Sight Reading beginner

Classical Guitar technique: studies, scales, arpeggios, theory
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Alex65
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Sight Reading beginner

Post by Alex65 » Thu Jul 27, 2017 7:37 am

As I recently started playing CG again and wanted to setup a good practice routine, I learned about sight reading, to me a new term. When searching online I'm overwhelmed with information. Would anyone explain to me how this works exactly and what is a good starting point. Thanks.

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Erik Zurcher
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Re: Sight Reading beginner

Post by Erik Zurcher » Thu Jul 27, 2017 7:51 am

From Wikipedia: "Sight-reading, also called a prima vista (Italian meaning "at first sight"), is the reading and performing of a piece of music or song in music notation that the performer has not seen before."

I assume that you wish to learn music notation. You may find this useful:
viewtopic.php?f=130&t=79606
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Alex65
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Re: Sight Reading beginner

Post by Alex65 » Thu Jul 27, 2017 8:28 am

Thanks Erik, these diagrams are really helpful. To give you an idea of my current level, I'm working at Carcassi's op 60 no 7 at the moment. But for sight reading practise I have to study the piece until I'm convinced I can played it right at once, right? So I have to get back to really easy pieces to start with. How do I find scores that fit that level? Also there are alot of apps and books for sight reading. Are they any useful?

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tormodg
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Re: Sight Reading beginner

Post by tormodg » Thu Jul 27, 2017 8:44 am

Alex65 wrote:
Thu Jul 27, 2017 8:28 am
But for sight reading practise I have to study the piece until I'm convinced I can played it right at once, right?
That's not really what sight reading is. Very few (if any) guitar players can play an advanced piece perfectly just from sight reading it.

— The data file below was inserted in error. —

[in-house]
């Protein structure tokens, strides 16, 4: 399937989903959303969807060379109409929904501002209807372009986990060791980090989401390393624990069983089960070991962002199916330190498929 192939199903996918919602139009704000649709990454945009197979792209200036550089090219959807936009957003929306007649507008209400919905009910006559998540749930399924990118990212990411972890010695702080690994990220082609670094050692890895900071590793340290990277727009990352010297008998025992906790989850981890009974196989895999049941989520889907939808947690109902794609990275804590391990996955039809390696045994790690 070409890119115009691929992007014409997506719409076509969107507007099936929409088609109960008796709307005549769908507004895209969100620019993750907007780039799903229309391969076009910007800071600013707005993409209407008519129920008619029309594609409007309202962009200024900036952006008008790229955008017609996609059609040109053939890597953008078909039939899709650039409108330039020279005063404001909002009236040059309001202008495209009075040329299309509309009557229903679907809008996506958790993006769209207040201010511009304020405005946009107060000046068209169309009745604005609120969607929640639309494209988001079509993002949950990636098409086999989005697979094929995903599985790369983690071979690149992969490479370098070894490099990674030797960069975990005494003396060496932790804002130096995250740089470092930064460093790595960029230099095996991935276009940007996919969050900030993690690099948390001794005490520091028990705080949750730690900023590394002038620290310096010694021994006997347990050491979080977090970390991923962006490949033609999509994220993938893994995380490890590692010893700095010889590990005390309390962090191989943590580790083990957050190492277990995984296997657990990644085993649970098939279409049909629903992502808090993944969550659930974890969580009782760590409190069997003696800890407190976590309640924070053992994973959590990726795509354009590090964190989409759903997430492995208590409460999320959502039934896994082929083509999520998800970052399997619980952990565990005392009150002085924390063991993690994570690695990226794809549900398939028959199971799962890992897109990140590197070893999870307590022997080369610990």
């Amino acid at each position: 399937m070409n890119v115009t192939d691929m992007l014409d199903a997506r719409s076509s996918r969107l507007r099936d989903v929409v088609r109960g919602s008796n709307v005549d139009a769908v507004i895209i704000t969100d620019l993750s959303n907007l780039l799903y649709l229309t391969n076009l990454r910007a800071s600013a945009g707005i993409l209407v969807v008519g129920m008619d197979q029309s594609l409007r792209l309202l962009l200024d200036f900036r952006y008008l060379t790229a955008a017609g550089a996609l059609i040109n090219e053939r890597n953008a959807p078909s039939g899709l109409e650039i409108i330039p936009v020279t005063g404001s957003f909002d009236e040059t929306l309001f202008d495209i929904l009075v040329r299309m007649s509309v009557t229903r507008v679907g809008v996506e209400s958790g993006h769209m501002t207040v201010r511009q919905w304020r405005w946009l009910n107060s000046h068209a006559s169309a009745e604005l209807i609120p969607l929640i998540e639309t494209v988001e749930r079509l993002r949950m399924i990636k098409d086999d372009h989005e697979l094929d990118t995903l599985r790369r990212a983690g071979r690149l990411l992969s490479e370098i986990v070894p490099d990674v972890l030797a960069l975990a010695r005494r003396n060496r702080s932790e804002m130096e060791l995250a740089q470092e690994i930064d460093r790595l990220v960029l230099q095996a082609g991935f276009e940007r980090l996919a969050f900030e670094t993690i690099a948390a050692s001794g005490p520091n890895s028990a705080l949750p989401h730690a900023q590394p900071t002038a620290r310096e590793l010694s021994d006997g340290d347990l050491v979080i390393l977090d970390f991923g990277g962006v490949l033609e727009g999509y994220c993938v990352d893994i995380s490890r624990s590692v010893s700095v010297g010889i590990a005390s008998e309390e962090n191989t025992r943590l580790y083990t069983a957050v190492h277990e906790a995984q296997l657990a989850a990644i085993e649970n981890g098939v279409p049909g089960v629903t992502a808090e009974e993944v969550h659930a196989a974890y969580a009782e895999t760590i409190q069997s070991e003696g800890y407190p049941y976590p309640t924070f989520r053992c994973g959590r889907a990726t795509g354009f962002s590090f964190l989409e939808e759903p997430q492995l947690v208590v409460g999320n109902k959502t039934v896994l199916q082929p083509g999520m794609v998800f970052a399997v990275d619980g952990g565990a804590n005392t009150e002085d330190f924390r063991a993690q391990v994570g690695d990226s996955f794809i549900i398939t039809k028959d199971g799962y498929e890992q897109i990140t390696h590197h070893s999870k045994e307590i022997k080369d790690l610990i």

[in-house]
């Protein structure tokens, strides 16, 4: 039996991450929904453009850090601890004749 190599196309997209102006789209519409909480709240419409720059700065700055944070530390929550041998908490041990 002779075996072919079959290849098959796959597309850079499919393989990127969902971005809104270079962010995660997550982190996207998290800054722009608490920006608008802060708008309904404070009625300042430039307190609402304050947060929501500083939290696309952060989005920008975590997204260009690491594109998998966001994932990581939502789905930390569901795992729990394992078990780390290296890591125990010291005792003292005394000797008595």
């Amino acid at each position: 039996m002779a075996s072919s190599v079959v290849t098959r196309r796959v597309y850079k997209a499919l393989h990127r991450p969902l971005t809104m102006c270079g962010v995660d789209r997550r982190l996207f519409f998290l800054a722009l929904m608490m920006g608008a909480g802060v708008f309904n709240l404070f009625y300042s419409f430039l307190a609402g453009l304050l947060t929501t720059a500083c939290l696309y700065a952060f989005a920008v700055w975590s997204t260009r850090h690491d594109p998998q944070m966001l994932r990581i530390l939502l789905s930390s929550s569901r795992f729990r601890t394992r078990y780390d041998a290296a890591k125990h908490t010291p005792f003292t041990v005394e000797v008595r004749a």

What you can do to practice, is to take fairly easy pieces (for example from volume I-III here at Delcamp) and "look ahead" as far as you can when you play (for example, read the first bar, then play it while you read bar 2). You may need to start with only a note or two ahead. This is mostly for practice to get used to remembering the notes and become more fluent. When I play "new" pieces I don't really look ahead much at all, but you need to be able to read fluently without thinking. If you are able to look ahead a few notes, you may have enough time to figure out more difficult notes before you reach them.

Sight reading is basically the ability to read the notes and play them back (not "perfectly", that's more a musicality issue which depends on practice and preference).

There are also a couple of decent books on this topic called "Sight reading for the Classical Guitar" by Robert Benedict which have been recommended by many.

For an enjoyable input on mastering sight reading, see this article from Classical Guitar magazine:
http://classicalguitarmagazine.com/5-ti ... or-guitar/

By the way, you should not have to invest in anything, not even books, all you need is sheet music and dedication.
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Steve Langham
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Re: Sight Reading beginner

Post by Steve Langham » Thu Jul 27, 2017 11:48 am

I second the Robert Benedict books.
Note that your sight reading ability is only supposed to be up to two grades less than your playing ability.
There's lots of topics on this site about sight reading already, have a search and read them.

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Larry McDonald
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Re: Sight Reading beginner

Post by Larry McDonald » Thu Jul 27, 2017 3:11 pm

Hi,
There is no substitute for learning pattern recognition by simply playing level appropriate music. Don't forget to find a lot of etudes, too.

I ask my students to be able to sight-read 3 levels below their working level. So, if they are taking the exam for level 5, they should be comfortable with sight-reading level 2. This is the standard for the Royal Conservatory of Music. They have published extensive lists of pieces at each level, and have created/edited an excellent 9 volume anthology selected from these lists (called the Bridges series).